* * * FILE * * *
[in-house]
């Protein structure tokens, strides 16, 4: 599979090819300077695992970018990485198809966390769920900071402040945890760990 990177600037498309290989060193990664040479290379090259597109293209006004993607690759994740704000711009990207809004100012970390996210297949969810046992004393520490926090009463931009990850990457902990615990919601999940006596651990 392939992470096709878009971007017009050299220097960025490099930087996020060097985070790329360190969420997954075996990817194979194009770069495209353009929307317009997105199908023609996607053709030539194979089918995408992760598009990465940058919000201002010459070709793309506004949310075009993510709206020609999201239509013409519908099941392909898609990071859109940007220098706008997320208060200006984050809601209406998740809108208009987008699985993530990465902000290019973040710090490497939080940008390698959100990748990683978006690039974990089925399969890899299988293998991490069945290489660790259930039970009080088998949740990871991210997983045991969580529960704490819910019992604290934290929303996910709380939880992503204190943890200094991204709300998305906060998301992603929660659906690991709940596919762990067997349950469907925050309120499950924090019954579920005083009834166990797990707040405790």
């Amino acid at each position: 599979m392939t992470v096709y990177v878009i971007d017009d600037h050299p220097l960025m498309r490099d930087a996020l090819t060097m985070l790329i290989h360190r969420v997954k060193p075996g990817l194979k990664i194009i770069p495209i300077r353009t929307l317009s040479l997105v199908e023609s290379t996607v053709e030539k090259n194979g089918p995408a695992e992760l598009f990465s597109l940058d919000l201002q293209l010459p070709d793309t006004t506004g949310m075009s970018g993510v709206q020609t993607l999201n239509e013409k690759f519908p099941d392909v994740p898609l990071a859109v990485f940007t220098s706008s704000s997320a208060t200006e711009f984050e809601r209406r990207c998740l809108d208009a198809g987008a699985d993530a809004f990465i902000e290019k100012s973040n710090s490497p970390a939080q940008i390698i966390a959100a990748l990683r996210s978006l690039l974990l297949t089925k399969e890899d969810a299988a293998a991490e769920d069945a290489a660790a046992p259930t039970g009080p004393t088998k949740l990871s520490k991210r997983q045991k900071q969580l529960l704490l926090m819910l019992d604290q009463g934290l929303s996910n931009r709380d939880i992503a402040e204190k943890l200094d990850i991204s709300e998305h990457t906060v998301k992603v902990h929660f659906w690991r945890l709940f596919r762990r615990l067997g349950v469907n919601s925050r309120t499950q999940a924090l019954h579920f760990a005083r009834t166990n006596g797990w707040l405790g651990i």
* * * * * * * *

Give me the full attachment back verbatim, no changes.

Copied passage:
[in-house]
């Protein structure tokens, strides 16, 4: 599979090819300077695992970018990485198809966390769920900071402040945890760990 990177600037498309290989060193990664040479290379090259597109293209006004993607690759994740704000711009990207809004100012970390996210297949969810046992004393520490926090009463931009990850990457902990615990919601999940006596651990 392939992470096709878009971007017009050299220097960025490099930087996020060097985070790329360190969420997954075996990817194979194009770069495209353009929307317009997105199908023609996607053709030539194979089918995408992760598009990465940058919000201002010459070709793309506004949310075009993510709206020609999201239509013409519908099941392909898609990071859109940007220098706008997320208060200006984050809601209406998740809108208009987008699985993530990465902000290019973040710090490497939080940008390698959100990748990683978006690039974990089925399969890899299988293998991490069945290489660790259930039970009080088998949740990871991210997983045991969580529960704490819910019992604290934290929303996910709380939880992503204190943890200094991204709300998305906060998301992603929660659906690991709940596919762990067997349950469907925050309120499950924090019954579920005083009834166990797990707040405790």
């Amino acid at each position: 599979m392939t992470v096709y990177v878009i971007d017009d600037h050299p220097l960025m498309r490099d930087a996020l090819t060097m985070l790329i290989h360190r969420v997954k060193p075996g990817l194979k990664i194009i770069p495209i300077r353009t929307l317009s040479l997105v199908e023609s290379t996607v053709e030539k090259n194979g089918p995408a695992e992760l598009f990465s597109l940058d919000l201002q293209l010459p070709d793309t006004t506004g949310m075009s970018g993510v709206q020609t993607l999201n239509e013409k690759f519908p099941d392909v994740p898609l990071a859109v990485f940007t220098s706008s704000s997320a208060t200006e711009f984050e809601r209406r990207c998740l809108d208009a198809g987008a699985d993530a809004f990465i902000e290019k100012s973040n710090s490497p970390a939080q940008i390698i966390a959100a990748l990683r996210s978006l690039l974990l297949t089925k399969e890899d969810a299988a293998a991490e769920d069945a290489a660790a046992p259930t039970g009080p004393t088998k949740l990871s520490k991210r997983q045991k900071q969580l529960l704490l926090m819910l019992d604290q009463g934290l929303s996910n931009r709380d939880i992503a402040e204190k943890l200094d990850i991204s709300e998305h990457t906060v998301k992603v902990h929660f659906w690991r945890l709940f596919r762990r615990l067997g349950v469907n919601s925050r309120t499950q999940a924090l019954h579920f760990a005083r009834t166990n006596g797990w707040l405790g651990i």